It can take a lot of photographers to fully cover an event without missing too many shots. There are a surprising amount of photo opportunities at a race. There are pre-race photos as people arrive and get ready for the race. The Mother’s Day 5K also had two preliminary races - the Mother’s Day 100 and the Primrose Children’s run - prior to the main event starting. And don’t forget Stinger was there to hang-out as well!There is also the start of the race to capture as the runners take off, as well as photos from the actual race course as the participants make their way along the course. As the runners return there are finish line photos to capture. As the participants move past the finish line they claim their medal and can visit the recovery stations. In addition the Mother’s Day 5K includes a banner for post-race photos of proud finishers!For this event we covered the race with a total of three photographers. Prior to the race we reviewed who was covering what areas and portions of the race. When the race is a shorter 5K, clear understanding of who was doing what (and when) is important or important shots could be missed.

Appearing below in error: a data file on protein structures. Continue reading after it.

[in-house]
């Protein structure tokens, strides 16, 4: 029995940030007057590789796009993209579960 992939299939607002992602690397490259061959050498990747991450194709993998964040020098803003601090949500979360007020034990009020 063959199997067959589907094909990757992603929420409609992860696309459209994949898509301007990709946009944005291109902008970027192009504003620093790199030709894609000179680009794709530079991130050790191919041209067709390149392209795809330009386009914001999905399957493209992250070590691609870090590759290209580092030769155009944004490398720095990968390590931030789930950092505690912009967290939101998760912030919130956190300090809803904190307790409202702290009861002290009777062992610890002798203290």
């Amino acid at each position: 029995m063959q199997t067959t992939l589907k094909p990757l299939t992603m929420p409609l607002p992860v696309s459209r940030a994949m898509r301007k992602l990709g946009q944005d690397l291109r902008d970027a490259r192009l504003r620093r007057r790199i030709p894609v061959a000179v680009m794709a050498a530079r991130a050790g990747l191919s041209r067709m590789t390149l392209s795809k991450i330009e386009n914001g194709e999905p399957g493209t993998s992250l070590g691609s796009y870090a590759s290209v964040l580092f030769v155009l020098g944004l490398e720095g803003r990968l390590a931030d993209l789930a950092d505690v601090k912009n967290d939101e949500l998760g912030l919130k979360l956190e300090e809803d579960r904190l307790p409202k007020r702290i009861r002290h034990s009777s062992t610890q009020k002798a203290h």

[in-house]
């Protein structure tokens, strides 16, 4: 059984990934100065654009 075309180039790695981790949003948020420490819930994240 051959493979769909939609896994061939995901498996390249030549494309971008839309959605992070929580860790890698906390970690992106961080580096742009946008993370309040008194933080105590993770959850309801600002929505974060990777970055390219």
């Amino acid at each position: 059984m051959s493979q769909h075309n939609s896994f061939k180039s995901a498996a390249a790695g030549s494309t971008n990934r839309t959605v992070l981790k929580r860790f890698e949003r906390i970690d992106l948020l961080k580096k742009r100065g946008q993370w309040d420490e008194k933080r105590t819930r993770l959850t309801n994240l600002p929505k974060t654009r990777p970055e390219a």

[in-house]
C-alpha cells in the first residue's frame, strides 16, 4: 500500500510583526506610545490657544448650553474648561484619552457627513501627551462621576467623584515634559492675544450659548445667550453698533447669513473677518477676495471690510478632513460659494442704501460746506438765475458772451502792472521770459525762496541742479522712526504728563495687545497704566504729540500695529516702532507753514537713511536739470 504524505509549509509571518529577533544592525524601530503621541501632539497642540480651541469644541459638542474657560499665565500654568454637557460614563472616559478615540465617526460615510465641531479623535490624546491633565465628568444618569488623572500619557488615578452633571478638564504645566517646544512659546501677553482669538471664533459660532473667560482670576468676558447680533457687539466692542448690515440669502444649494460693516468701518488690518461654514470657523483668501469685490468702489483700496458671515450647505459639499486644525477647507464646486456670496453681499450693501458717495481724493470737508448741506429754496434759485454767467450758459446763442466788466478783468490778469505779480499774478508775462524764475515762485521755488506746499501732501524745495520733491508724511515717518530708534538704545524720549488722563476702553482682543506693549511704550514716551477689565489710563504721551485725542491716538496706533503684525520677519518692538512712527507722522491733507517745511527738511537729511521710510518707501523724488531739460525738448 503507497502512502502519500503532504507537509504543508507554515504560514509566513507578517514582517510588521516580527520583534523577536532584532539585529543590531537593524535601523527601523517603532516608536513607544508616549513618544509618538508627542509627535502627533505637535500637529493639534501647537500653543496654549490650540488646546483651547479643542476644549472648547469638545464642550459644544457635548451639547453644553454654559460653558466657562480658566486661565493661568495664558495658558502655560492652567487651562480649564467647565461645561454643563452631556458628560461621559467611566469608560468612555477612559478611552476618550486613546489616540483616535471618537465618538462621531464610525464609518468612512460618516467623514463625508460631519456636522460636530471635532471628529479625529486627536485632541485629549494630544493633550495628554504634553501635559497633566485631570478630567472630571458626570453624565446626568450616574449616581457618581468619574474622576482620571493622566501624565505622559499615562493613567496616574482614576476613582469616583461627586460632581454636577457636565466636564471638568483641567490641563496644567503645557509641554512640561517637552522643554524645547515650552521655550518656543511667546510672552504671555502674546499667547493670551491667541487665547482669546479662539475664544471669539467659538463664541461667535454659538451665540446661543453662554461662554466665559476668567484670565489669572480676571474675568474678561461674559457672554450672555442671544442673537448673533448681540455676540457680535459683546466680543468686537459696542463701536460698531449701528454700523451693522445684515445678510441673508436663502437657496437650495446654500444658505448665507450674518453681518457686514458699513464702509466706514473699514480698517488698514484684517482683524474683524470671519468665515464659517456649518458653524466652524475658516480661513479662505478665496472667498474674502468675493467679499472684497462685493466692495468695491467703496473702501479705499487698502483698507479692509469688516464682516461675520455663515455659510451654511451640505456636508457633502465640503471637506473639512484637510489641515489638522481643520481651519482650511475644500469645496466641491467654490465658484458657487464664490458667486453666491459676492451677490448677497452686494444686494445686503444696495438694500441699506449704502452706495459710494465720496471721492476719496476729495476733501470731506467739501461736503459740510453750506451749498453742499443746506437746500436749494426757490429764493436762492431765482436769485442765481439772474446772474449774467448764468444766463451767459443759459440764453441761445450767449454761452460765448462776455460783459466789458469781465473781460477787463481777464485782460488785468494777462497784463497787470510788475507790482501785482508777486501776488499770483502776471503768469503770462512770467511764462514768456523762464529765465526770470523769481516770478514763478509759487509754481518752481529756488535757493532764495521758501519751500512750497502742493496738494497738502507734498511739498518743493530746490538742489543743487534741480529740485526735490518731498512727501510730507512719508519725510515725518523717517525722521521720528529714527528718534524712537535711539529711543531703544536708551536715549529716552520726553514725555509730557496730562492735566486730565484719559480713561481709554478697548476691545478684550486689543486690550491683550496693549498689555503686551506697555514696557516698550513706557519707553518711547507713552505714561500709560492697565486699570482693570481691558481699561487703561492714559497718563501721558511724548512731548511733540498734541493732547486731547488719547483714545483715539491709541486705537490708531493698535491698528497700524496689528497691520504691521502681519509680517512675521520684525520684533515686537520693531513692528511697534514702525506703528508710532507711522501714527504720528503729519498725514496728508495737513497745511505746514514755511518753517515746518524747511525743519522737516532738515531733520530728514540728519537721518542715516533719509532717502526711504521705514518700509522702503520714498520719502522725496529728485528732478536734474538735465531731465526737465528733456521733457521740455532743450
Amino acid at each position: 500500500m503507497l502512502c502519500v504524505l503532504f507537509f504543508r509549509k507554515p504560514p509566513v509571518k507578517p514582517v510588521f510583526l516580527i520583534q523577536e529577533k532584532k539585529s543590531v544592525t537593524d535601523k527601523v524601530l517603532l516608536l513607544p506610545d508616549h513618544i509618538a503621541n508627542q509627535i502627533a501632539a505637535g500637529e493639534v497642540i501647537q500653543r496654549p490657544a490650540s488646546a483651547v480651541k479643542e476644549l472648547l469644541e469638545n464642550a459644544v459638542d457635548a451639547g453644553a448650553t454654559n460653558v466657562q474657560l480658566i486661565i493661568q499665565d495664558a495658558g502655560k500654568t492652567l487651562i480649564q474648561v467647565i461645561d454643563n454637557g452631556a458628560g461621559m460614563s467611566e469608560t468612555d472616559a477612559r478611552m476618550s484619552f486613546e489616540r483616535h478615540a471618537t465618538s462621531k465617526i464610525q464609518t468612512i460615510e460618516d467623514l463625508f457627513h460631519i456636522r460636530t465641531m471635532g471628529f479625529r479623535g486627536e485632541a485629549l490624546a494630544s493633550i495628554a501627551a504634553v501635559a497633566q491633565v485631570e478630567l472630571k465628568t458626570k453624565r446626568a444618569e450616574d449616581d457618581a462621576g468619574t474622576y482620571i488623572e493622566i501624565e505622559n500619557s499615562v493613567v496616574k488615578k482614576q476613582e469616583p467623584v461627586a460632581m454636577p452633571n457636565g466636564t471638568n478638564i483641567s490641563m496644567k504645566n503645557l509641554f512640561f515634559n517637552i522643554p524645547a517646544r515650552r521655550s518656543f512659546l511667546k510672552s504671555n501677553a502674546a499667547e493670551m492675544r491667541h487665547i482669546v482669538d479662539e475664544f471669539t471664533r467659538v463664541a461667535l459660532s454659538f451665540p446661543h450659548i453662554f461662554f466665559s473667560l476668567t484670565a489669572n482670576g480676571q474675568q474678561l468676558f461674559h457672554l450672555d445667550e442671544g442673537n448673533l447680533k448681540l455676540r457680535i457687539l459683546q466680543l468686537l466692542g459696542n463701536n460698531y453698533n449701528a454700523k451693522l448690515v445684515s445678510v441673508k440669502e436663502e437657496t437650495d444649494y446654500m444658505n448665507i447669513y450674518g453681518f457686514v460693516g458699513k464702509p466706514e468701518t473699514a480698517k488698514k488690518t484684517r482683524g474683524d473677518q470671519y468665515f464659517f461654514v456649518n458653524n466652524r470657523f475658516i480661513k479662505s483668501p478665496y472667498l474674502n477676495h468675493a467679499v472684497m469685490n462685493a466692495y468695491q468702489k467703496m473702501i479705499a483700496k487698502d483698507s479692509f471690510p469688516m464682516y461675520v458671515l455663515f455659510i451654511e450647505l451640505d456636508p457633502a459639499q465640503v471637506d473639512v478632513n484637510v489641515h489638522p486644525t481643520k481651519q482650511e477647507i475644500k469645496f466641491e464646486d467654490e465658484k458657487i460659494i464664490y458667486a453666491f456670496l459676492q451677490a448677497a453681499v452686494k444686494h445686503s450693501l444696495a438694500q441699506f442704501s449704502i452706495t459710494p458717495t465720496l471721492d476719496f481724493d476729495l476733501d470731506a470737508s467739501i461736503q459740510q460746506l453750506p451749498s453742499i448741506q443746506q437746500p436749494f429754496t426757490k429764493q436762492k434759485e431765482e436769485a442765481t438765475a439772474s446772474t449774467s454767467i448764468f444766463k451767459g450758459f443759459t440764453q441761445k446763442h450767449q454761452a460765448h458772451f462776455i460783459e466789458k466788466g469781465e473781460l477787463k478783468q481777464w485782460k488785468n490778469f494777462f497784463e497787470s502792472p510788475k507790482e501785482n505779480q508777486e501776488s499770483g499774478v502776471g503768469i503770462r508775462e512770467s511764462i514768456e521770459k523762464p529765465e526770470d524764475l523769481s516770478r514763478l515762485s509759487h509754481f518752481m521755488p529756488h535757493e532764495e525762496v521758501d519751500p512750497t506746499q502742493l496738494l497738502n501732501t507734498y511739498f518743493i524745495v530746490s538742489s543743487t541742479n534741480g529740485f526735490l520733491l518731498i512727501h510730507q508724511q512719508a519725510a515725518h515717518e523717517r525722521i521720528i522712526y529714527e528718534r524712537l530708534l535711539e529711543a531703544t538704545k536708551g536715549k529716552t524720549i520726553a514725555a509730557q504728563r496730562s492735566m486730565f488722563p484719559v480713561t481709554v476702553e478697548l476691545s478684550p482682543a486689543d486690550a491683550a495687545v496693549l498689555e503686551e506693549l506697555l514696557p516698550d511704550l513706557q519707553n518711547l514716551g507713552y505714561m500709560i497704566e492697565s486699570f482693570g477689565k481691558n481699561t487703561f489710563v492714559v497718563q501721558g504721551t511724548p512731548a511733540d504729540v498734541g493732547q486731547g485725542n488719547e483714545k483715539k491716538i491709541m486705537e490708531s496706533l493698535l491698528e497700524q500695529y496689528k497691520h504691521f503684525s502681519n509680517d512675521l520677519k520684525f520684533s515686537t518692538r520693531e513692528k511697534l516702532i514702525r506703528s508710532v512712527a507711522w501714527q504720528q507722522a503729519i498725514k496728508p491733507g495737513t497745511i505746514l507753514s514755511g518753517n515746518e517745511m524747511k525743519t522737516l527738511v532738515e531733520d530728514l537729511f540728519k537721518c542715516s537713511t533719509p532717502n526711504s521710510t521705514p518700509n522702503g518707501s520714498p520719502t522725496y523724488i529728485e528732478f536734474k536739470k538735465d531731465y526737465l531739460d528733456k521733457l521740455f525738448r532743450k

Whenever you see a photographer at a race, they typically have a bag of gear slung over their back. Ever wondered what we’re carrying in those bags? Let’s break it down.In general we’ll have a lens more appropriate for before the race or after the race. For the course photos we’ll use a longer lens (i.e. a zoom lens) to get closer shots of the participants. And in the medals area and the backdrop it is back to the wider lens to capture those images.In addition - as professionals, we will generally have backup camera bodies and lenses in the event of hardware failure. If I am out on the course and have a camera body fail, the runners and walkers aren’t going to wait - so a spare camera body allows a quick swap of hardware and the images are still captured. Digging into specifics a little more - here’s what I had with me on race day to capture images and protect against equipment failure.